Wild Horse Education

Shawave (8/22, another death)

Team update:

110 (34 Studs, 59 Mares, and 17 Foals) captured on the second day at the smokey trap.

BLM continued operations at the dust and smokey trap. Containment of one fire, and wind shift, lifted a bit of the smoke early in the day (compared to the day before). Tomorrow the smoke will continue to slowly clear as another fire reaches containment. BLM could have waited to run wild horses at this trap. Smoke is extremely damaging to lungs.

Yesterdays report and call to action HERE. 


Trailers went behind the vehicles instead of in front, the only change in operations

Excuses ran from “but this is where they live” to “but the pilot can see.”

Yes, wild horses live on this range. When it is smokey they move into the draws that have the least amount of smoke, do not run for miles and do not stampeded themselves through bug dust.

The “pilot can see” is not a factor for equine health, it is just a factor to consider if you are trying to push the operation to an end because hunting season begins this weekend.

The smoke will begin to slowly clear from the area on 8/23. BLM should have postponed the operation, until the fire was contained or the wind shifted, and began again on 8/24. The operation was cleared through Sept 9. There was absolutely no reason to risk equine, and human, health.

BLM is also really close to target goals. Calling the roundup off early is a better option than destroying the lungs of these horses.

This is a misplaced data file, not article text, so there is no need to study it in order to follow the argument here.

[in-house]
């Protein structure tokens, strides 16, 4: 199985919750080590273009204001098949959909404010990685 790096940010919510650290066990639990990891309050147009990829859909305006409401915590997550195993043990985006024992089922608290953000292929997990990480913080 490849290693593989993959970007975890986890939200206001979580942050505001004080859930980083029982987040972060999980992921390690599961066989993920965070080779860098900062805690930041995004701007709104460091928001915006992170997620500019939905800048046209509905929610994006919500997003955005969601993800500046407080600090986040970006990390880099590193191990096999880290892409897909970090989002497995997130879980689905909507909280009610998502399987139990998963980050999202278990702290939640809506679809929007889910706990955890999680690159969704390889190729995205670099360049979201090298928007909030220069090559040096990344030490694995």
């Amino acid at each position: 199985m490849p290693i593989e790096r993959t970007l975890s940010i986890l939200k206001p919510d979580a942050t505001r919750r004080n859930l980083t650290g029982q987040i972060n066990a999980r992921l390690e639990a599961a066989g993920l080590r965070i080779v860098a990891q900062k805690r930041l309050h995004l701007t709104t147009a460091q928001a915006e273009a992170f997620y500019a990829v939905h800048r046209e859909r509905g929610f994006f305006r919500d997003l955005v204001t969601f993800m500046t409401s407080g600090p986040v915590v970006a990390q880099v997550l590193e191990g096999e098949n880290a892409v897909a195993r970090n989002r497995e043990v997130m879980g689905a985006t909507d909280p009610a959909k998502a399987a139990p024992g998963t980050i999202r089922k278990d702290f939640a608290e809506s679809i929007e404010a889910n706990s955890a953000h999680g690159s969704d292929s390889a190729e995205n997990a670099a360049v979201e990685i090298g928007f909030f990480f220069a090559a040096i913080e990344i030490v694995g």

This is not “ok”

A mare crashed against a panel and broke her neck. We are still reviewing video to determine when and how.

The wild horses that might die from colic, or respiratory distress, wont be considered roundup related. Wild horses captured at this trap were taken directly to a holding facility and not temporary corrals. No viewing of their condition or loading onto the semi-trucks was permitted.

You can continue to register your disgust with BLM NV and their disregard for the welfare of wild horses. We are working with our legal team. 

You can write to these representatives of BLM as well. Ruth Thompson BLM WHB state lead NV: rthompso@blm.gov , State Director NV, John Raby (has used 2 email addresses in the past): jraybee@blm.gov and jraby@blm.gov , Alan Shepherd in the DC on range chief: ashepher@blm.gov 

We have found out that “the pilot can see” (and the contractor decision) was the only factor the BLM considered and ignored their responsibility to the law.

274 wild horses were captured in conditions that would make any equine health professional cringe. The conditions the wranglers worked in, we wonder if BLM or the contractor will provide them healthcare if they suffer any long term damage, or are they as disposable as the wild horses to those in charge?


Total captured to date: 1,645

1,425 Horses (514 Studs, 645 Mares, and 266 Foals)

220 Burros (90 Jacks, 99 Jennies, and 31 Foals)

Deaths: 10

A mare that broke her neck at the trap was added to the list of those that have died onsite. Those that die from respiratory issues (or colic) after capture ad transport directly to the “sand lot” in Fallon (Broken Arrow) wont be listed.


Our teams working on the “water wars” are reporting in. We will update you soon.

Can you take action to help in the “big picture?” Please help us stop the reactive and chaotic system that just continues to throw money? We need actual management. CLICK HERE. 


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Categories: Wild Horse Education